One of the reasons I came to the Yay Area was because I was a member of a pre-internet community based in San Francisco call "The Well" (Whole Earth eLelectronic Link) in which I had met a vibrant community of aware people who cared a bunch about how technology could be used to shape our lives positively. Upon arriving one of the first things I did was go to an "office party" for the WELL hosted by Howard Rheingold, who was a founder. The theme of the party was "Stone Soup".
Some travellers come to a village, carrying nothing more than an empty cooking pot. Upon their arrival, the villagers are unwilling to share any of their food stores with the hungry travellers. The travelers fill the pot with water, drop a large stone in it, and place it over a fire in the village square. One of the villagers becomes curious and asks what they are doing. The travellers answer that they are making "stone soup", which tastes wonderful, although it still needs a little bit of garnish to improve the flavor, which they are missing. The villager does not mind parting with just a little bit of carrot to help them out, so it gets added to the soup. Another villager walks by, inquiring about the pot, and the travellers again mention their stone soup which has not reached its full potential yet. The villager hands them a little bit of seasoning to help them out. More and more villagers walk by, each adding another ingredient. Finally, a delicious and nourishing pot of soup is enjoyed by all. - from WikipediaThis story touched me very early on about the opportunity that co-operation and collaboration can provide, it can be a transformative force for communities of people who are willing to find new ways to solve problems.
Now there is evidence that cooperation is part of human evolution, and even though there are motivations based on competition that are innate and natural, there are also just as natural and important drives related to co-operation that were formed as part of human evolution.
Innate human propensities for cooperation with strangers, shaped during the Pleistocene in response to rapidly changing environments, could have provided highly adaptive social instincts that more recently coevolved with cultural institutions; although the biological capacity for primate sociality evolved genetically, the authors propose that channeling of tribal instincts via symbol systems has involved a cultural transmission and selection that continues the evolution of cooperative human capacities at a cultural rather than genetic level — and pace. - from Genetic and Cultural Evolution of Cooperation, Peter Hammerstein, MIT PressHoward Rheingold has been socializing this concept for years. It is mostly an idea about the future of emergence in human society, and although our society has competitive drivers it also has cooperation as a new driver in our societal evolution. The basic idea is that while Darwin's Theory of Natural Selection in the animal kingdom has the tendency to infer that competition is a primary driver for behaviors, it may have actually been responsible for helping us evolve into using cooperation to give us a evolutionary advantage over other animals. Competition is not always the best way for humans to survive, in fact it may be going the way of the DoDo.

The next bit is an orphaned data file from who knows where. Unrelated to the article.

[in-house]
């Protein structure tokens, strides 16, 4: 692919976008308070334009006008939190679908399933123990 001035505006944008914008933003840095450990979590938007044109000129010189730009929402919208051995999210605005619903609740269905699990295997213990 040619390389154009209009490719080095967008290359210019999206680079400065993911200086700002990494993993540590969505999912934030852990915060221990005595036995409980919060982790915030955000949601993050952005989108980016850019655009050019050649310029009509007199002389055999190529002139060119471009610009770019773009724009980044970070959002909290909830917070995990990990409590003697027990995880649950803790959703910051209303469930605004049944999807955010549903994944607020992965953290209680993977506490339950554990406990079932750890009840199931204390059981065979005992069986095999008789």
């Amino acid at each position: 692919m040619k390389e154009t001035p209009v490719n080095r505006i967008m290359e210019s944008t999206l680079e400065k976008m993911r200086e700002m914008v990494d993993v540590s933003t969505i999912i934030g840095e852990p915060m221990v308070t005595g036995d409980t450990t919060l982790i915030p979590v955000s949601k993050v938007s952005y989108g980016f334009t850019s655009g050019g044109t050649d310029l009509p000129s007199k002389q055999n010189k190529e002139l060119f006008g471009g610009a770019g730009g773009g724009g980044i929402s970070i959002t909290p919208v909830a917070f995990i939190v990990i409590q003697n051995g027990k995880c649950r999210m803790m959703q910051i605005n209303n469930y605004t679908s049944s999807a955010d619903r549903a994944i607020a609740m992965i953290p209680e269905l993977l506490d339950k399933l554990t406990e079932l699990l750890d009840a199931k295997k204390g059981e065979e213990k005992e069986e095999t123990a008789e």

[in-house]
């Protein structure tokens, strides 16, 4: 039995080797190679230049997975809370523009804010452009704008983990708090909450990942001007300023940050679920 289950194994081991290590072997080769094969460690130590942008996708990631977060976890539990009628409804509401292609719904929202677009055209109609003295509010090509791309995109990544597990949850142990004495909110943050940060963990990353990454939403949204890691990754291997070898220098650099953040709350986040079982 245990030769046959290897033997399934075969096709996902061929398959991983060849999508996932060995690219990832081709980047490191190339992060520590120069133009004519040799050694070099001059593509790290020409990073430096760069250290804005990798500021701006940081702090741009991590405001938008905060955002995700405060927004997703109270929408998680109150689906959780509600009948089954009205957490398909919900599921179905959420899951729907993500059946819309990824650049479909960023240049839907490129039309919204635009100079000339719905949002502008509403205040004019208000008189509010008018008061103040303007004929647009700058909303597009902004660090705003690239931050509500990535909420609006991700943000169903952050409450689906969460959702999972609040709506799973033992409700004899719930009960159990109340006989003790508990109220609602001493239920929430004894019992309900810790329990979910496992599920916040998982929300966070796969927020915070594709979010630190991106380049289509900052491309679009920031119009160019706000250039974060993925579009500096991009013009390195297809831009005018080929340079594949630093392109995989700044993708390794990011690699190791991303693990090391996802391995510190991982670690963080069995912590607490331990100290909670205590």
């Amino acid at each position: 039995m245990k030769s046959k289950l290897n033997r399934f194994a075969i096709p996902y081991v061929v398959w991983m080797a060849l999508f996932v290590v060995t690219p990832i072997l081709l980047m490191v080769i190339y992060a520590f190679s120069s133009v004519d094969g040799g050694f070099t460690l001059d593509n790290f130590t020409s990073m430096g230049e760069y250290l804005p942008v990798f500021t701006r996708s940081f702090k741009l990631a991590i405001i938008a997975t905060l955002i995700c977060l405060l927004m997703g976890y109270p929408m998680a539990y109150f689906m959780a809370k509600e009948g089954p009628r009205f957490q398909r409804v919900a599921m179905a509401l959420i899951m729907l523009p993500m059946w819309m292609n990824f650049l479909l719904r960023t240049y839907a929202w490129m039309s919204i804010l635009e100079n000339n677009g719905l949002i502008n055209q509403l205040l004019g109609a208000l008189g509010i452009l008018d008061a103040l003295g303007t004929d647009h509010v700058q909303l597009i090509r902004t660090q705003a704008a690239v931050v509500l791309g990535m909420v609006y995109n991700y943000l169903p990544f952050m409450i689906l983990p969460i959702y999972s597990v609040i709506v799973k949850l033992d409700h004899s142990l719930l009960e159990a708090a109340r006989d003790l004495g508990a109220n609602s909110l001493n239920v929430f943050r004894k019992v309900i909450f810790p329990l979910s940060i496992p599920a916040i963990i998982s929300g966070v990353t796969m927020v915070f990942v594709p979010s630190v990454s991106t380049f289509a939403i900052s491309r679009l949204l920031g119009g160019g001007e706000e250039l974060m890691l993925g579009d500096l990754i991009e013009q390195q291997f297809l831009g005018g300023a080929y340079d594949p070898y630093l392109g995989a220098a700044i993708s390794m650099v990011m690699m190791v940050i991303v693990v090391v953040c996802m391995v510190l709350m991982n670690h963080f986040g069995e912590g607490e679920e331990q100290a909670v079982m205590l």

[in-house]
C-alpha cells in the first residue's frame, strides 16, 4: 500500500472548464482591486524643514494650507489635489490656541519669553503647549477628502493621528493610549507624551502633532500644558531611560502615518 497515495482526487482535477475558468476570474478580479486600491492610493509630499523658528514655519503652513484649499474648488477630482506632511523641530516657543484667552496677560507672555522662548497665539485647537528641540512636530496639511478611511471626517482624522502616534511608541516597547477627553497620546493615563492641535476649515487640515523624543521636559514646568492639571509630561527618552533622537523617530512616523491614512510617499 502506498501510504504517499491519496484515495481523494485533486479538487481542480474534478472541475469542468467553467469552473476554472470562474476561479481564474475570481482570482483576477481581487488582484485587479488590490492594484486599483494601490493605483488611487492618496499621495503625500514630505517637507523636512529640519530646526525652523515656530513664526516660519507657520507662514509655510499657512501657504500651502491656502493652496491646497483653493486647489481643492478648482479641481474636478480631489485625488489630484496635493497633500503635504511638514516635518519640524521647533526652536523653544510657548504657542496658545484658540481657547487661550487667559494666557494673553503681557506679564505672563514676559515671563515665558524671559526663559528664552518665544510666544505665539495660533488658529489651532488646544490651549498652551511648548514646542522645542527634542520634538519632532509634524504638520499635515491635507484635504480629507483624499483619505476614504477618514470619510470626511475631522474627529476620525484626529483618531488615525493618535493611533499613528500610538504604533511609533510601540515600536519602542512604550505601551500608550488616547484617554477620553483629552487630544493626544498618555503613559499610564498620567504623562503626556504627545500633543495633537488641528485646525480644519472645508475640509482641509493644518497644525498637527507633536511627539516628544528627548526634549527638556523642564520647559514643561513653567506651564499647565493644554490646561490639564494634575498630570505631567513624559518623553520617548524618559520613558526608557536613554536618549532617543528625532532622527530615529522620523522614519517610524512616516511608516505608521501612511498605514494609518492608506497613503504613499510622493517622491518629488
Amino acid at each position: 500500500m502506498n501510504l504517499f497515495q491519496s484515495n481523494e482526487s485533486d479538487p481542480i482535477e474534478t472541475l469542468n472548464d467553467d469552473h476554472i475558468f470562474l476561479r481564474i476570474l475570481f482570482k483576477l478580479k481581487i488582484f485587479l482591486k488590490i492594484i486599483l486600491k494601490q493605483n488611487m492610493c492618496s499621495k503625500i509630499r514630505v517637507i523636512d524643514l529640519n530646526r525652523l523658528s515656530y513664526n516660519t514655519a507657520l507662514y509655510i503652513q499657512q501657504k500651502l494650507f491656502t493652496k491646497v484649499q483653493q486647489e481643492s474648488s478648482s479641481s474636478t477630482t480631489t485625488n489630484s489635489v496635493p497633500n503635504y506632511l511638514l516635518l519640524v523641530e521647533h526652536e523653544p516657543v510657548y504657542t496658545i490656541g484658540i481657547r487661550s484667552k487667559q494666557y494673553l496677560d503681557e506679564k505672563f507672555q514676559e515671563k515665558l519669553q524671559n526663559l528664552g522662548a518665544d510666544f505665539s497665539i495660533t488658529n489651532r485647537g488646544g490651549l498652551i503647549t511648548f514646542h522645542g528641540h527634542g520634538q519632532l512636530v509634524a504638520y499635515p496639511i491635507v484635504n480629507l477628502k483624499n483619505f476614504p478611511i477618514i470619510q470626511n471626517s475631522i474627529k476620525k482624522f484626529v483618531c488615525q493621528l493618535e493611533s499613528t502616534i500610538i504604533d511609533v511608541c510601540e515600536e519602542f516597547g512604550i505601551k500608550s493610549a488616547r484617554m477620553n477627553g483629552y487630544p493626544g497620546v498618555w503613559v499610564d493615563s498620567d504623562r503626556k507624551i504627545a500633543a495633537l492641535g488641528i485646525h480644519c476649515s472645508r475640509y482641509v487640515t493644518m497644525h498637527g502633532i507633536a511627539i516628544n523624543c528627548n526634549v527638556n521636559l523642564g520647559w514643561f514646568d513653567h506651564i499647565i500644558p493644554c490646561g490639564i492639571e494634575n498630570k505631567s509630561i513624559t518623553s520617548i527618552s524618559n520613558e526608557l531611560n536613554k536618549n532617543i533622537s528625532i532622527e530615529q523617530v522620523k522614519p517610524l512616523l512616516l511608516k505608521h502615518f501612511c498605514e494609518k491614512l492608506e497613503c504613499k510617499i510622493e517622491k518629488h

Local, to really work, will need to rely on the concept of cooperation because local is about communities of people, not individual companies (which is why you will hear of hyper-local being dead in the VC set). We will need to band together to solve our own "collective action problem", this problem is the building of an infrastructure for sustainability of our local culture, and we will thrive by thinking together and working together.